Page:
Let $p(n)$ be a polynomial of degree $a$. Start of with plunging in arguments from zero and go up one integer at the time. Go on until you have come at an integer argument $n$ of which $p(n)$'s value is not prime and count the number of distinct primes your polynomial has generated.

Question: what is the maximum number of distinct primes a polynomial of degree $a$ can generate by the process described above? Furthermore, what is the general form of such a polynomial $p(n)$?

This question was inspired by this article.



[Please note that your polynomial does not need to generate consecutive primes, only primes at consecutive positive integer arguments.]

  • $\begingroup$ An upper bound for the number of primes of a polynomial $p(n)$ of the form $ax^n + bx^{n-1} + ... + rx + s$ is $s-1$ (as $s$ always divides $p(s)$). Judging from the table provided by the article though, it seems this bound can be sharpened. $\endgroup$ – Max Muller Dec 5 '10 at 17:42
  • $\begingroup$ The problem, I think, would be more interesting if you required that the polynomial be monic. $\endgroup$ – Qiaochu Yuan Dec 6 '10 at 7:28

The Green-Tao Theorem states that there are arbitrarily long arithmetic progressions of primes; that is, sequences of primes of the form $$ b , b+a, b+2a, b+3a,... ,b+na $$ Since such a progression will be the first $n$ values of the polynomial $ax+b$, this implies that even for degree 1, there is no upper bound to how many primes in a row a polynomial can generate.

  • $\begingroup$ @ Greg Muller: let $f(x)=3x+5$. Then already at $x=1$, we see that $f(x)=8$, not a prime! By Green-Thao's theorem we only know that $f(x)$ will generate infinitely many primes, but now how much primes it will generate after consecutive positive integer values. $\endgroup$ – Max Muller Dec 5 '10 at 18:03
  • $\begingroup$ I don't understand your example. If I know an arithmetic progression of primes of length $n$, then I can produce a degree 1 polynomial whose values at $x=0,1,...n-1$ are exactly that set of primes. So, I get the arithimetic progression as the first $n$ values of my polynomial at non-negative integers. $\endgroup$ – Greg Muller Dec 5 '10 at 18:07
  • $\begingroup$ I just wanted to point out that it doesn't work for every polynomial of degree 1, I'm also interested about the form. Considering your claim: let's take the set of primes {2,3,5,7,11,13}, what polynomial of degree 1 corresponds to those primes for arguments $x=0,1,...,n-1$? $\endgroup$ – Max Muller Dec 5 '10 at 18:14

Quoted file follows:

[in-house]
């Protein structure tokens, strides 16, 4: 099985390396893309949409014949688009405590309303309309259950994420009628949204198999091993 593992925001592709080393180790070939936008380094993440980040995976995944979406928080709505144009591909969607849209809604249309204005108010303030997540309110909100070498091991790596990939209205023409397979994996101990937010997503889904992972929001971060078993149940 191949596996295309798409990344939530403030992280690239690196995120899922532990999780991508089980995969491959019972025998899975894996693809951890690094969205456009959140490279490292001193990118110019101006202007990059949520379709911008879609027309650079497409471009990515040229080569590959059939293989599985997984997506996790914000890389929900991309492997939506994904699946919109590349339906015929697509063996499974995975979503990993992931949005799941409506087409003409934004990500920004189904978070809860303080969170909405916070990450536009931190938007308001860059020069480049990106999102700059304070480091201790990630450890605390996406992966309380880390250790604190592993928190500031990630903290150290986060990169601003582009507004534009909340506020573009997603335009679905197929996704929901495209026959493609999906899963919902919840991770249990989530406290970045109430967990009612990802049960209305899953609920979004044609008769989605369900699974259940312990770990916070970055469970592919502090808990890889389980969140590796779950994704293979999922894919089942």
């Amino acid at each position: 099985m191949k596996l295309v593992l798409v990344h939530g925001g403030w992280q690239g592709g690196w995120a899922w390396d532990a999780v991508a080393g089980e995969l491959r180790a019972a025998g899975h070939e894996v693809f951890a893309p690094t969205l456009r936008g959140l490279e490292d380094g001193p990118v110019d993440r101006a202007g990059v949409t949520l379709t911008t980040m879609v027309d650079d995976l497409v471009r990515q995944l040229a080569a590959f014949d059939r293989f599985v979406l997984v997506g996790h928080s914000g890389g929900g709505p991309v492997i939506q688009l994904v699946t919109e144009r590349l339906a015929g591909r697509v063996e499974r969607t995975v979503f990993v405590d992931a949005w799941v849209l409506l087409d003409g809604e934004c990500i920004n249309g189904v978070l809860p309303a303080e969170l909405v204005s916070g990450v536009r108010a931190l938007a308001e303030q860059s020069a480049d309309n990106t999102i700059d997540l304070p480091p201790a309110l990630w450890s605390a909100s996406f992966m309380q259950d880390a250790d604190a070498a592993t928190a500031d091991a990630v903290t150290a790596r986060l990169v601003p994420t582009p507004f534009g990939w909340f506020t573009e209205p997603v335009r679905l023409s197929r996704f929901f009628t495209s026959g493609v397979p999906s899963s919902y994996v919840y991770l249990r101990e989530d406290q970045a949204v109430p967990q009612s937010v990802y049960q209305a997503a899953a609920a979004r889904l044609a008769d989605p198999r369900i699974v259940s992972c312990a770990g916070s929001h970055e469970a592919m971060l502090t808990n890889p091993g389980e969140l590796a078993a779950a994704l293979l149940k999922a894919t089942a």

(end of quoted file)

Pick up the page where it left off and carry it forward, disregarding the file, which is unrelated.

• $\begingroup$ That is not an arithmetic progression. To be an arithmetic progression, adjacent elements have to differ by a constant amount. So $\{3,5,7\}$ is an arithmetic progression, since all differences are $2$, but $\{2,3,5\}$ is not. For examples of long strings of primes in arithmetic progression, see: en.wikipedia.org/wiki/Primes_in_arithmetic_progression $\endgroup$ – Greg Muller Dec 5 '10 at 18:17
  • $\begingroup$ Oh ok I wasn't aware of that. Let's take the set {3,5,7} then. We then have the corresponding polynomial f(x)=2x+3 that satisfies of which the value corresponds to the elements at x=0,1,2. If we go on, however, we find that f(3)=9, which isn't prime. So this isn't a very 'succesful' polynomial (<-- thinking out loud here). Hmmm your answer almost feels like cheating, but it's correct (I upvoted it). So this also works for polynomials of degree 2,3,...,n? The question that remains is: how do we figure out what the best form of $p(n)$ is? $\endgroup$ – Max Muller Dec 5 '10 at 18:26

Here is result by Rabinowitsch for quadratic polynomials.

$n^2+n+A$ is prime for $n=0,1,2,...,A-2$ if and only if $d=1-4A$ is squarefree and the class number of $\mathbb{Q}[\sqrt{d}]$ is $1$.

See this article for details.


Also here is a list of imaginary quadratic fields with class number $1$ http://en.wikipedia.org/wiki/List_of_number_fields_with_class_number_one#Imaginary_quadratic_fields

There are many other articles about prime generating (quadratic) polynomials that you can google.

  • $\begingroup$ @ Timothy Wagner: what is a class number? Also, what is $\mathbb{Q}[\sqrt(d)]$? I suppose there are numerous articles explaining such things, but I think I would appreciate a one-to-one explanation much more. $\endgroup$ – Max Muller Dec 5 '10 at 17:53
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    $\begingroup$ This is really more of a negative result, because there are only a finite number of $d$ such that $\mathbb{Q}[\sqrt{d}]$ has class number 1. Therefore, the best polynomial this approach can produce is give by the polynomial $x^2+x+40$, which corresponds to the last Heegner number 163. $\endgroup$ – Greg Muller Dec 5 '10 at 18:02
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    $\begingroup$ @Greg Muller: $x^2 + x + 41$. :) $\endgroup$ – Pete L. Clark Dec 6 '10 at 0:09

Here is a related fact which might also be of interest. There exists a polynomial in 26 variables with the property that, if you plug in integers for all 26 variables, and the output is a positive number (it will always be an integer), then the output is prime. The polynomial can be found here:


Furthermore, every prime occurs as an output of this polynomial. This is a very indirect way to generate primes, because there is no easy way to know if a given input will give a positive output.

There is apparently another polynomial in 10 variables that does this, but Wikipedia doesn't explicitly write it.


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